I discover myself coming up with something new all of the time. Most of my business solutions revolve around my center mission, but lately I followed somebody who I trusted into one of those business ideas that seemed “in line” with my mission at first, but as time passed, it just didn’t feel suitable. I wasn’t enjoying what I was doing and lost heart in it completely. This is a partnership that just didn’t work for me. Has anything like this happened to you before?
How invested are you in your own company solutions?
When you get into these circumstances, there is always some amount of investment. Not simply did I invest money, but I was emotionally invested at the same time. As usual with all of my hair-brained business ideas, I put my heart and soul into it. Does this scenario sound familiar? I couldn’t see the forest for the trees; it’s practically like being in love. You know, like when you can’t see anything wrong with the other person you’re in love with because you are “feeling the love”. This situation has happened to me a handful of times since being in business since 1995. So, I am now really able to hone in on the moment this starts happening. Even after all of these many years in business and dealing with this situation over and over, I continue to maintain an open mind to business ideas, but I have become better at figuring out the moment they aren’t going to perform.
This particular time around, it literally took 2 weeks until I started to become acutely conscious that the business solution was moving in a direction that I didn’t like. The older I get, the better I become at learning quickly the moment a business idea is just not likely to work out. It’s funny how being an entrepreneur involves “gut feelings”. I know entrepreneurs that pick up on this immediately while other people pick up on those feelings over time. I really feel it’s an issue of practical experience.
Listed below are a few things that I’ve learned that can help you move on from business solutions that don’t work.
Revisit or re-read your small business mission. Frequently you’ll find out that business ideas that seemed suitable to you at the time are genuinely not in line with your business model.
Remain open-minded even if you may be emotionally invested. You have to recognize difficulties as they arise as well as being conscious if it’s heading in the wrong direction.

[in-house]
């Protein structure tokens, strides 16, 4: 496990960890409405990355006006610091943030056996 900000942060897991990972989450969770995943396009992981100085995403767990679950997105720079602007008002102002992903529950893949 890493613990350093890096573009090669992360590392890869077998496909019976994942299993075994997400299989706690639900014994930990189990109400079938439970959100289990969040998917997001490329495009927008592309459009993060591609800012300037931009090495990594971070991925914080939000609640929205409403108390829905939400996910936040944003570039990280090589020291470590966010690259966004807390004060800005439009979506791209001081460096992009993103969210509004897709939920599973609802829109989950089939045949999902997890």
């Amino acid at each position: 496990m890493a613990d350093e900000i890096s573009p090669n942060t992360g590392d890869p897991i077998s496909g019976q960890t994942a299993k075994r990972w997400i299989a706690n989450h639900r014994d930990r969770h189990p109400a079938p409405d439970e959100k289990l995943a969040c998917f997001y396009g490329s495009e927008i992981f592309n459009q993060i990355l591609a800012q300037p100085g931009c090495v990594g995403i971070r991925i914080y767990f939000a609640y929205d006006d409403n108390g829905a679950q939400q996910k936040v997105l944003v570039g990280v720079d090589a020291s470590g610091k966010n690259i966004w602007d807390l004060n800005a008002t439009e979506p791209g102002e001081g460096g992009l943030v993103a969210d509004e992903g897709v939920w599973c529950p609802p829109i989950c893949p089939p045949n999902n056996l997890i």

Listen to that inner voice. I know that seems odd, but most entrepreneurs typically know when there’s a red flag in business. So, don’t ignore it. I’ve got a very dear friend that did ignore these voices and ended up losing everything to the point of bankruptcy.
Know when problems appear if they can be corrected in a way that makes your life better or not. Business ideas shouldn’t be so problematic that you can’t enjoy living. So, if you see that one of your business ideas which has one problem after the other, it’s likely not really worth the headache.
Some business ideas go against You, Inc.
I recall there was a time for me when all I thought about was the financial element of the new business ideas that I started. I only stepped out and refocused after a period of time when the money was not what I believed it could be and wasn’t really worth my time. As time progressed, I’ve learned that money is an important aspect to an entrepreneur. Ideally, that money is used for reinvesting into business ideas that do work. Having said that, realizing when the business ideas don’t make you satisfied may be the ideal way to determine when to move on. Money doesn’t particularly have anything to do with happiness to that degree. This is a widespread misconception about business entrepreneurs. It’s not simply all about the money.
My advice is to stay real to who you are as a person along with your core values. This will enable you to avoid business ideas that don’t work in the first place. Knowing your mission and values further helps with knowing when to move on and let go of business ideas that don’t work.